Lasers put flex in stiff microparts
Many devices need to be made from a hard material that can flex. Manufacturing such a device usually requires cutting strategically placed, narrow slits into the material. Lasers are well-suited for the job because they cut precisely and have a narrow kerf. Moreover, lasers can process a host of materials cost effectively.
One area where lasers are increasingly being used for this purpose is the medical device market. Perhaps the best-known application is implantable stents. They come in a variety of materials—primarily metals—and in balloon-expandable and self-expanding styles.
A question some people ask about stents is, “Instead of cutting a pattern in a tube, why not use a spring or some other naturally flexible device?” There are several reasons. One is recoil. When deployed, recoil must be minimal or the stent strut will not properly hold open the artery. For the same reason, foreshortening (how much a stent retracts when deployed) must be minimized. In a nutshell, a spring doesn’t possess the characteristics needed for a stent. Laser-cut tubing does.
Lasing allows the production of stents that can be crimped on a balloon and then expanded radially to four or five times their original cut diameter. In addition, thin stent struts promote endothelialization (tissue growth on the stent). Struts with a 40µm thickness can be shaped with a laser beam.
The spiral pattern cut into this metal shaft makes it flexible. Image courtesy Miyachi Unitek.
Types of lasers used
A few years ago, most stent cutting was done with pulsed neodymium-doped yttrium-aluminum-garnet lasers. For the most part, though, fiber lasers have replaced Nd:YAGs in stent manufacturing. Nd:YAGs and fiber lasers have wavelengths close or identical to one another, but a fiber laser’s outstanding beam characteristics and low cost make it more attractive. Some metal stents, especially those made from exotic metals, are manufactured with ultrashort-pulse lasers (USPLs). They leave a better edge than nanosecond-pulse lasers, which minimizes or eliminates post-laser processing.
Many metal stents are implanted today. One downside to using metal is that if a problem arises, the stent must be surgically removed. This has led to some stents being made from bioabsorbable materials that dissolve in the body after a few weeks. They must meet design requirements similar to those for metal stents, including recoil, foreshortening, longitudinal compression and radial force.
Lasers are used to cut patterns in cardiovascular stents, like this balloon-expandable stent from Boston Scientific. Image courtesy Boston Scientific.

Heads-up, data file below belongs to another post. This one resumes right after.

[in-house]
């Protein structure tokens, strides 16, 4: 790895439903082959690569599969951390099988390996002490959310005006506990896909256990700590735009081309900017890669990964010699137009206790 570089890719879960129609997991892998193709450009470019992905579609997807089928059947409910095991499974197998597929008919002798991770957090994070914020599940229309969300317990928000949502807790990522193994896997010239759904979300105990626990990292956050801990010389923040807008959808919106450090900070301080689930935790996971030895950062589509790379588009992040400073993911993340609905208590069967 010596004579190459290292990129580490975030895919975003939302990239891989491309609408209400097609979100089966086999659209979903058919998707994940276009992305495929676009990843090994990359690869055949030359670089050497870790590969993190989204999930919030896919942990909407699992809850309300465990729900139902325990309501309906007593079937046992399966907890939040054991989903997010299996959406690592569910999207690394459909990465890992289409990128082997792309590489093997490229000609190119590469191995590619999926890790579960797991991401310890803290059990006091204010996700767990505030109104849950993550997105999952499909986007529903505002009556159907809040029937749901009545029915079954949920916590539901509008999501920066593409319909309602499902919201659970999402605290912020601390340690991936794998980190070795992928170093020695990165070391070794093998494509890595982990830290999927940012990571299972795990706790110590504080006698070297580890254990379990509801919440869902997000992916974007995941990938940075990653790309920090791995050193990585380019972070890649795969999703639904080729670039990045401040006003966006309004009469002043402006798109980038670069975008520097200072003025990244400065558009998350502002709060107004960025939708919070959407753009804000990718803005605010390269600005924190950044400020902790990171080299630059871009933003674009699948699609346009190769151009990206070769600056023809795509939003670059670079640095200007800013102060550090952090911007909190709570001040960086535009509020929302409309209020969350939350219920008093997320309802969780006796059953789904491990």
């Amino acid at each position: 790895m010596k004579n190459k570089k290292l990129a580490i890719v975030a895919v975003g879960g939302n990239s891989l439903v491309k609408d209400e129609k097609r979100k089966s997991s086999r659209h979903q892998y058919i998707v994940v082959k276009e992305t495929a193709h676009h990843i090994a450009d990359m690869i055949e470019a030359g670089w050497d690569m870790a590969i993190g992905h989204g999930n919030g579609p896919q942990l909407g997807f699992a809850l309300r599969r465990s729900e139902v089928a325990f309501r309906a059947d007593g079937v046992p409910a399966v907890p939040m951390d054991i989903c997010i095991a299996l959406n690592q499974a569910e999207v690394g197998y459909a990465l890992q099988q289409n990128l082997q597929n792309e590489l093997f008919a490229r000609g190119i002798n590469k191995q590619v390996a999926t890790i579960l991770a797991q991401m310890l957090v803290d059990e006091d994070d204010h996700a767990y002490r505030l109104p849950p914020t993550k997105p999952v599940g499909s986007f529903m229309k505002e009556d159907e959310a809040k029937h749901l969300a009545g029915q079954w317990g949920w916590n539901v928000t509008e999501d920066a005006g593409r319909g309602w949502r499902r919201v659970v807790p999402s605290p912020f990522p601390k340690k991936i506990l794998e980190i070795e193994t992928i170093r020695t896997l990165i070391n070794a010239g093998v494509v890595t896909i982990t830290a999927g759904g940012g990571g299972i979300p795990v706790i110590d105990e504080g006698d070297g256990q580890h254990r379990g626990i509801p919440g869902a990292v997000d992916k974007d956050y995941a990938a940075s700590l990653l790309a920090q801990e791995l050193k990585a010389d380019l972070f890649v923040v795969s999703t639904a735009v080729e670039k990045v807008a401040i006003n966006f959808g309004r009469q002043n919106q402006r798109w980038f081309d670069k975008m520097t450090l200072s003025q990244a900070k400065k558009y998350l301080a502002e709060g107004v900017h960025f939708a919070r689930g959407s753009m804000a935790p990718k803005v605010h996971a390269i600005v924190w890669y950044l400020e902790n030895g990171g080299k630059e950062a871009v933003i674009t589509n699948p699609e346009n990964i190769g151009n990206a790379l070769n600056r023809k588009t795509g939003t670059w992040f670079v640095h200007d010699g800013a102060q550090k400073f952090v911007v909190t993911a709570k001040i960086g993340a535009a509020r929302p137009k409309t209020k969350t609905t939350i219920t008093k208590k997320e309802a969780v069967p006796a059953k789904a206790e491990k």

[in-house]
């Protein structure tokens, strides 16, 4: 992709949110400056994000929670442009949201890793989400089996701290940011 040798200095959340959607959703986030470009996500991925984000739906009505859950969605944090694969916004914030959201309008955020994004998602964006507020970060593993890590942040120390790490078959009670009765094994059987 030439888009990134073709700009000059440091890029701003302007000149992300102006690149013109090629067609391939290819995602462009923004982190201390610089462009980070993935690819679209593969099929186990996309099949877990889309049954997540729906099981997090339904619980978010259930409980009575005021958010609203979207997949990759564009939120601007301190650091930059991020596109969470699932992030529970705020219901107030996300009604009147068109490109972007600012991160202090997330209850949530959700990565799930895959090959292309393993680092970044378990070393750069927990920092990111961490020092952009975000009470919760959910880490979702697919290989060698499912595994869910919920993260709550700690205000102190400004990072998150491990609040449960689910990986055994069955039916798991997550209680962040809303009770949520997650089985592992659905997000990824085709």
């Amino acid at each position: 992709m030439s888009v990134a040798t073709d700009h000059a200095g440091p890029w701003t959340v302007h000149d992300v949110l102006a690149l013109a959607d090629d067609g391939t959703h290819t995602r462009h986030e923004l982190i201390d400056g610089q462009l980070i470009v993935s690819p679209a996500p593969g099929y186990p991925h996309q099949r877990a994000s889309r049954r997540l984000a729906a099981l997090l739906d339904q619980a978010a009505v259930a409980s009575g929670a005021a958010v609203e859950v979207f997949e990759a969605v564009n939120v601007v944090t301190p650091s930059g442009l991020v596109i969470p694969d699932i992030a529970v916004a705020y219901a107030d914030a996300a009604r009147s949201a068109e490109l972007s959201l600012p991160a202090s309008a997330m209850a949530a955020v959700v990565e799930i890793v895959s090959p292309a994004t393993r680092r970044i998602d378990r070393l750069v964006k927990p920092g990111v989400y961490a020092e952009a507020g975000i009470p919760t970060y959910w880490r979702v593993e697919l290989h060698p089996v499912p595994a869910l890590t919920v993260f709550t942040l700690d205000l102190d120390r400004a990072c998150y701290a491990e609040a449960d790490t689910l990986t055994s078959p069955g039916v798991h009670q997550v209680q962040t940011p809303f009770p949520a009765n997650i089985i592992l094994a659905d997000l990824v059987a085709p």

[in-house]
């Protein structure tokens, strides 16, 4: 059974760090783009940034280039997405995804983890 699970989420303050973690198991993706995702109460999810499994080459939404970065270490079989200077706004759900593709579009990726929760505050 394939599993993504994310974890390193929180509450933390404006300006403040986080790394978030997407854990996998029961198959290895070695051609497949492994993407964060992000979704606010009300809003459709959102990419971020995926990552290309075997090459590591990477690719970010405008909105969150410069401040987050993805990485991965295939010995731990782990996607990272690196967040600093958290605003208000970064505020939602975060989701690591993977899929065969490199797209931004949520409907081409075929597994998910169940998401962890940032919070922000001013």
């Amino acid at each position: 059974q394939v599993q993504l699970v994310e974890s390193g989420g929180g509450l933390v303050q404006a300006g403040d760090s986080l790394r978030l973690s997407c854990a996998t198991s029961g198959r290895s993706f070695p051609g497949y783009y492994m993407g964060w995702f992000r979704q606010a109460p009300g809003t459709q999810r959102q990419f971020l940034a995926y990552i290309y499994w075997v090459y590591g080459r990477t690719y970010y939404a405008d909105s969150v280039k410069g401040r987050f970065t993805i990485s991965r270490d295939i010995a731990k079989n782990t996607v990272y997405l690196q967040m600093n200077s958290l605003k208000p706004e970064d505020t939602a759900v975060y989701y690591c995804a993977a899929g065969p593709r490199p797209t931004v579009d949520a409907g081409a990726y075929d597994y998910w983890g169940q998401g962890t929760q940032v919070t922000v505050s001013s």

Bioabsorbable materials melt at a relatively low temperature, which, given that they’re formulated to dissolve in the body, isn’t surprising. Because of their low temperature threshold, bioabsorbable materials must be cut with a “cool” laser beam. There’s a growing use of ultrashort-pulse femtosecond lasers for this application.
All stents are cut with a fixed-beam laser fitted with a lens having a short focal length. A 50mm focal length is typical, but, in practice, manufacturers use the shortest length the application permits. This results in a cleaner cut. It also minimizes the possibility of the beam striking the tube wall opposite the beam entry-point and cutting through the wall, making a mark on it or compromising its integrity in some other way.
A fixed-beam system also allows application of a high-pressure assist gas, which further promotes clean cuts. The type of gas used depends on the material, the laser and the cut quality required.
Other ‘flex’ apps
Many devices need to be made less rigid with a post-processing operation. Among them are the conductive circuits used in aerospace components. Because of the extreme temperature, pressure and humidity variations experienced in flight, a circuit’s substrate experiences a lot of stretching and shrinking that, over time, can cause its copper traces to break. Lasers are used to make cuts in strategically located areas of the metal traces that relieve the stresses that cause them to fail.
Potomac Photonics developed a process for laser cutting 10µm-wide circuit channels and filling them with a conductive material. Image courtesy Potomac Photonics.
An interesting technology developed by Potomac Photonics takes a different approach to circuit flexibility. The technique, which the Lanham, Md., shop calls “mill and fill,” combines the production of a circuit’s channels and the fabrication of conductive traces in a single setup. An ultraviolet laser first cuts the channels and drills vias in a substrate. Then, the voids are filled with a nanoparticle silver paste to form 3-D traces, some of which are narrower than 10µm.
The “forms we can produce are no longer limited to 2-D,” said a Potomac Photonics spokesperson. “We can make a variety of shapes and geometries, and even create electronic devices on conformal surfaces. Potomac’s laser fabrication technique allows for easier miniaturization of flex circuits, essentially making [a circuit] a ‘smart’ interconnection device.”
Besides circuits and medical devices, lasers can add flex to many other types of products. And, lasers are well-suited to similar tasks, including trimming pressure sensors, wire trimming and stripping, and cutting capillary burst valves in microfluidic devices. µ
— R. Schaeffer